Komarov has made several orbits. Death emerges from the darkness. He circles around Komarov as he sings (just as Komarov orbits around the world, thus in theory they are in concentric rings of orbit). Komarov is never physically aware of Death; he responds to him as if talking to himself. Death is thus an abstract: Komarov’s conscience; a prompt to his brooding thoughts brought on by his spectacular view on the world and the lonely contemplation that it inspires.

Komarov switches on his intercom to speak to Control. He suddenly realizes that one of the solar panels has failed to deploy and he is lacking the required power to complete his mission as planned; he is in serious trouble. His TV relay is no longer working so he switches on his short-wave radio...


 Act 2

Descent Sequence (Part 1) 

The listener is now transported forward to the final moments of the flight. The music and drama is pre-recorded and ‘broadcast’ to the audience via monitors and speakers as though watching it live on TV. 


Death’s Opening Speech 

Paralleling the opening of Act 1, Death once again sets the scene in a much shortened version of the Prologue. This is sung live, in real-time.

 

Descent Sequence (Part 2) 

The pre-recorded Descent Sequence concludes with Mission Control losing contact with the Soyuz 1. (The spacecraft went on to crash into the Russian Steppes at 400 miles per hour. Komarov was killed instantly.) 


In Earth’s Orbit (Part 2) 

The  audience is now transported back to the present and the drama continues from the end of the First Act. Now, however, the audience is aware that Komarov will not survive, creating an even more poignant scene between Komarov and Kosygin, and Komarov and Valentina.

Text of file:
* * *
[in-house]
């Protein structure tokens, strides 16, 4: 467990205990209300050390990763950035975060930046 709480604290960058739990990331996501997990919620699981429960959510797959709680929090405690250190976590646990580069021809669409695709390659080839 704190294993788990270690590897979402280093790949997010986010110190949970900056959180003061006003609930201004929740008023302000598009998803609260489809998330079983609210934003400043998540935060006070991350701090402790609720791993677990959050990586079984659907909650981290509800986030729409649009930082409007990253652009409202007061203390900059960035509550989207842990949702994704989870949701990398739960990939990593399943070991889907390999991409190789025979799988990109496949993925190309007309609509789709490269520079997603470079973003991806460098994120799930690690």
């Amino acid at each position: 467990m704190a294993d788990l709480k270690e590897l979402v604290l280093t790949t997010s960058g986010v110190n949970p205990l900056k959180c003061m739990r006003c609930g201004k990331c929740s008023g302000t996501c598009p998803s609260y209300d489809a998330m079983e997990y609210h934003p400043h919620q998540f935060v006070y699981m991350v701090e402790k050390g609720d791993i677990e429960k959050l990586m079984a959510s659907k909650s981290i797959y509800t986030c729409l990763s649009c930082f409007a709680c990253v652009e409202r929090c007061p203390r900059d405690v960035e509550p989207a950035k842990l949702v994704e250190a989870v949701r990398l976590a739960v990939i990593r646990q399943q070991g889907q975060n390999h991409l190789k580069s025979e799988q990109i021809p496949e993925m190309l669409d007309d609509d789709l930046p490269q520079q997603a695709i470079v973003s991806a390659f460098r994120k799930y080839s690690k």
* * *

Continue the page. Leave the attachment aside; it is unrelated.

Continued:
Komarov and Gagarin discuss the possibilities for re-entry, but Komarov soon realises there is only a slim chance of returning alive. He asks for his wife, Valentina.

 

Kosygin 

Komarov speaks to the Prime Minster Kosygin. He asks Kosygin to strive for peace and explains that from space, the world is a beautiful but fragile habitat. Komarov becomes aware that he is about to speak to his wife for the final time and muses over their life together. Komarov, with help from Gagarin and Mission Control, begins the descent.


Descent Sequence (Part 3) 

A brief episode from the descent sequence is heard (like a flash-back to the audience but a premonition of what is to come to Komarov). Again, this is broadcast to the audience, but this time with no visuals - just the music through speakers. 


Valentina

Komarov speaks to his wife Valentina. She is unaware of the danger but soon realizes that this is their farewell. She is initially angry with her husband for putting her through such a trauma, but is calmed when Komarov assures her that everything will be all right. They sing of what they will do when he returns, though both know that he is in serious danger. This is the way they cope with the impending tragedy. They part on this pretense, this necessary fiction, though each realizing that they have said good-bye.

© Alastair Stout 2017